Filmmakers can do retake after retake to create the illusion that is a movie. That is a luxury that those serving customers in the real world do not have. Ultimately, even a movie can be given a negative nod by its first viewers. And its maker will suffer financially if the viewers, who are customers, spread word of their dislike. With so many channels available for communication, word spreads quickly.
Word-of-mouth accounts of customer service no longer just take place person to person. The recaps also appear on the Internet in both open and closed forums. Many groups from neighborhoods to professional societies have their own closed, online discussion groups, where information shared cannot be picked up by search engines—including those that monitor the reputation of companies or individuals.
Add to the respect that Hildebrand cites the importance of a first impression. And each encounter truly is the equivalent of a first impression, the instant where all the good that’s been built in the past can be quickly undone.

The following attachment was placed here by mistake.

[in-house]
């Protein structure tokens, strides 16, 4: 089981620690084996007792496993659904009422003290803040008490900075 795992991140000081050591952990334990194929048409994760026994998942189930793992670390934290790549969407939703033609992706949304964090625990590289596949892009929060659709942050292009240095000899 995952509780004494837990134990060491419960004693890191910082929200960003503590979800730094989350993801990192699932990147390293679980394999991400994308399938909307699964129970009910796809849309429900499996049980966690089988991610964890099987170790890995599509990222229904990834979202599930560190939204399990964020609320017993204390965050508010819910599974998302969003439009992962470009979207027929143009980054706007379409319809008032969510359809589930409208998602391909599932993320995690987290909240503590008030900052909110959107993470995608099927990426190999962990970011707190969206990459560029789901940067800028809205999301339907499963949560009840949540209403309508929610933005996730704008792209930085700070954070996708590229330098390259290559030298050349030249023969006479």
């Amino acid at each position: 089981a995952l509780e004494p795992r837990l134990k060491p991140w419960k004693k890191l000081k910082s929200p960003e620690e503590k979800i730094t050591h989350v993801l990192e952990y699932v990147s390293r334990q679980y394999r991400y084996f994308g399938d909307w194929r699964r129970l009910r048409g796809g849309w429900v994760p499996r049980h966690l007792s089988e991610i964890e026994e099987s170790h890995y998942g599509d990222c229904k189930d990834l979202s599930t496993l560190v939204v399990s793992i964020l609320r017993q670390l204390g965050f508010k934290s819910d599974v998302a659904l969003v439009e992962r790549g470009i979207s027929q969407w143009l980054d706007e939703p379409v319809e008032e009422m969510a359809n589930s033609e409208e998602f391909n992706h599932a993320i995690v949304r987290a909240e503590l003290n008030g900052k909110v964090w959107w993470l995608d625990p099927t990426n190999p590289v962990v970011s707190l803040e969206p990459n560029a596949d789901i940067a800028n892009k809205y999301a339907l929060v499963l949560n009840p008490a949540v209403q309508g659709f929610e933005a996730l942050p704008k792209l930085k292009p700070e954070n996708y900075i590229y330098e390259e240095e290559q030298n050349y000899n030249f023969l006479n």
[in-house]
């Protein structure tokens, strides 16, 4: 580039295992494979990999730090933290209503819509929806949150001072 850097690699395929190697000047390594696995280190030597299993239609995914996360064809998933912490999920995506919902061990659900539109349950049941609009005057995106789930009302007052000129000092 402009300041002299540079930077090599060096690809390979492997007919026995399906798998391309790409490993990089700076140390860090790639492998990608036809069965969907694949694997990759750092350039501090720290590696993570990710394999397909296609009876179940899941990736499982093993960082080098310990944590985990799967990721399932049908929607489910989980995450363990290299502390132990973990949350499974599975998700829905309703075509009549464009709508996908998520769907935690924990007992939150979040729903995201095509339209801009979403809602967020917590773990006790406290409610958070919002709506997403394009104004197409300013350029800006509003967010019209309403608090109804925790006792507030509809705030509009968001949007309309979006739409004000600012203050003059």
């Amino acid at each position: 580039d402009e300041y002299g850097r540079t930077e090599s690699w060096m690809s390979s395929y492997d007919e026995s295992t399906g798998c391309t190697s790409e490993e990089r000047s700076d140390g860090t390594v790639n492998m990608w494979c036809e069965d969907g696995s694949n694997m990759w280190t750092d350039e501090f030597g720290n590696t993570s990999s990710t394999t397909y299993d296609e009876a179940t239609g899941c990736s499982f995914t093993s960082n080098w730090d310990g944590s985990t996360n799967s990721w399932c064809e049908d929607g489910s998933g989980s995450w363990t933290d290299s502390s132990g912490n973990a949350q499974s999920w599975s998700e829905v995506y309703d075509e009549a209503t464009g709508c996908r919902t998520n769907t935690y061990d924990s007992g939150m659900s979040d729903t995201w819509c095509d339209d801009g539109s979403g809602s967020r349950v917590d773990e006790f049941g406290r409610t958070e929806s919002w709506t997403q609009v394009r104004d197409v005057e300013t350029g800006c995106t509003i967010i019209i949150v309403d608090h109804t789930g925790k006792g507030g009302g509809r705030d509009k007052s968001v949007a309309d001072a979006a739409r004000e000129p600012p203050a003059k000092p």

Start with the way the phone is answered. “A knowledgeable, friendly person answering the phone” is a must, says Jake Clark, Owner of Armstrong-Clark Co., in Long Barn, CA. “It’s got to be the most knowledgeable person possible.”
So who answers the phone at Clark’s company? “I’m the lead phone guy,” he explains. “I’ve been at it for over 20 years, and I’ve heard just about every situation.”
Obviously, no one can be at the phone to take all calls. “Chris Olson, he’s our General Manager in the plant,” is the all–important second on the phone, says Clark. “When he’s working in the plant, I sometimes handoff to a message machine.”
One of the curious things about message machines is how many people do not leave a message, says Clark. He estimates it’s as high as 40 percent, a group large enough to suggest another big benefit to a person answering as many calls as possible.
Customer service has perhaps never been more important to a business than it is today, explains Clark. “I think it’s huge,” he says. “I’m to the point where it’s almost more important than the products themselves.”